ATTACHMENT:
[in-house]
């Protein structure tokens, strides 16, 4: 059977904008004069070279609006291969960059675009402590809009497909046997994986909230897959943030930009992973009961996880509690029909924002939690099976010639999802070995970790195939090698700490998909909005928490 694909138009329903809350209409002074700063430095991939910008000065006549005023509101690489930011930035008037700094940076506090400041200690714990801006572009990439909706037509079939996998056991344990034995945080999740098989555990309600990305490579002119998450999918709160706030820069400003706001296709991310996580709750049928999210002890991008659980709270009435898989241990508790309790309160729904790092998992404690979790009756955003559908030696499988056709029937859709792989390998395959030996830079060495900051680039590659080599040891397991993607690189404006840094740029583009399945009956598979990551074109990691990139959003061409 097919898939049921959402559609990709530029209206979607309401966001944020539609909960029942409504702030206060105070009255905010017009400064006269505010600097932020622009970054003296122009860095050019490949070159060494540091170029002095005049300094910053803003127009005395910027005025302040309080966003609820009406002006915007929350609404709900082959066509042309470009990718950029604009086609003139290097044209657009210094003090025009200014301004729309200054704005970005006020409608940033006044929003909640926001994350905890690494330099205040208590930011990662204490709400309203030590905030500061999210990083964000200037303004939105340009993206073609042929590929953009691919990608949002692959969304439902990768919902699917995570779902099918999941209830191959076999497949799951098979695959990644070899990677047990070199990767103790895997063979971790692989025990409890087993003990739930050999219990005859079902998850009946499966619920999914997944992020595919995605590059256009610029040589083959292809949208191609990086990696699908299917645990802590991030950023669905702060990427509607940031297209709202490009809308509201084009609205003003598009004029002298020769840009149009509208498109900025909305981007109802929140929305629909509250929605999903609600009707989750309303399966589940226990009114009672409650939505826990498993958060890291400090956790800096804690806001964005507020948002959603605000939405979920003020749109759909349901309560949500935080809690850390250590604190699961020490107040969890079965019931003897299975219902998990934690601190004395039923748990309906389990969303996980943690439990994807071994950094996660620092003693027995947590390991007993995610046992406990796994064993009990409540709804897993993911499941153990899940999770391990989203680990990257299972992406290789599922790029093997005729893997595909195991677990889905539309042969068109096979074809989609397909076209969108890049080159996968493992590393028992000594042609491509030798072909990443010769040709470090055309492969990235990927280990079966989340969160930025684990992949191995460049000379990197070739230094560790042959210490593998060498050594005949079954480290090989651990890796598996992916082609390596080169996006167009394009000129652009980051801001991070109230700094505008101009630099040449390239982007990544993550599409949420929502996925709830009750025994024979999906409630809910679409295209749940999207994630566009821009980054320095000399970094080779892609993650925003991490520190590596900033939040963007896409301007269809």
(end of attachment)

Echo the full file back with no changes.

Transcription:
[in-house]
């Protein structure tokens, strides 16, 4: 059977904008004069070279609006291969960059675009402590809009497909046997994986909230897959943030930009992973009961996880509690029909924002939690099976010639999802070995970790195939090698700490998909909005928490 694909138009329903809350209409002074700063430095991939910008000065006549005023509101690489930011930035008037700094940076506090400041200690714990801006572009990439909706037509079939996998056991344990034995945080999740098989555990309600990305490579002119998450999918709160706030820069400003706001296709991310996580709750049928999210002890991008659980709270009435898989241990508790309790309160729904790092998992404690979790009756955003559908030696499988056709029937859709792989390998395959030996830079060495900051680039590659080599040891397991993607690189404006840094740029583009399945009956598979990551074109990691990139959003061409 097919898939049921959402559609990709530029209206979607309401966001944020539609909960029942409504702030206060105070009255905010017009400064006269505010600097932020622009970054003296122009860095050019490949070159060494540091170029002095005049300094910053803003127009005395910027005025302040309080966003609820009406002006915007929350609404709900082959066509042309470009990718950029604009086609003139290097044209657009210094003090025009200014301004729309200054704005970005006020409608940033006044929003909640926001994350905890690494330099205040208590930011990662204490709400309203030590905030500061999210990083964000200037303004939105340009993206073609042929590929953009691919990608949002692959969304439902990768919902699917995570779902099918999941209830191959076999497949799951098979695959990644070899990677047990070199990767103790895997063979971790692989025990409890087993003990739930050999219990005859079902998850009946499966619920999914997944992020595919995605590059256009610029040589083959292809949208191609990086990696699908299917645990802590991030950023669905702060990427509607940031297209709202490009809308509201084009609205003003598009004029002298020769840009149009509208498109900025909305981007109802929140929305629909509250929605999903609600009707989750309303399966589940226990009114009672409650939505826990498993958060890291400090956790800096804690806001964005507020948002959603605000939405979920003020749109759909349901309560949500935080809690850390250590604190699961020490107040969890079965019931003897299975219902998990934690601190004395039923748990309906389990969303996980943690439990994807071994950094996660620092003693027995947590390991007993995610046992406990796994064993009990409540709804897993993911499941153990899940999770391990989203680990990257299972992406290789599922790029093997005729893997595909195991677990889905539309042969068109096979074809989609397909076209969108890049080159996968493992590393028992000594042609491509030798072909990443010769040709470090055309492969990235990927280990079966989340969160930025684990992949191995460049000379990197070739230094560790042959210490593998060498050594005949079954480290090989651990890796598996992916082609390596080169996006167009394009000129652009980051801001991070109230700094505008101009630099040449390239982007990544993550599409949420929502996925709830009750025994024979999906409630809910679409295209749940999207994630566009821009980054320095000399970094080779892609993650925003991490520190590596900033939040963007896409301007269809």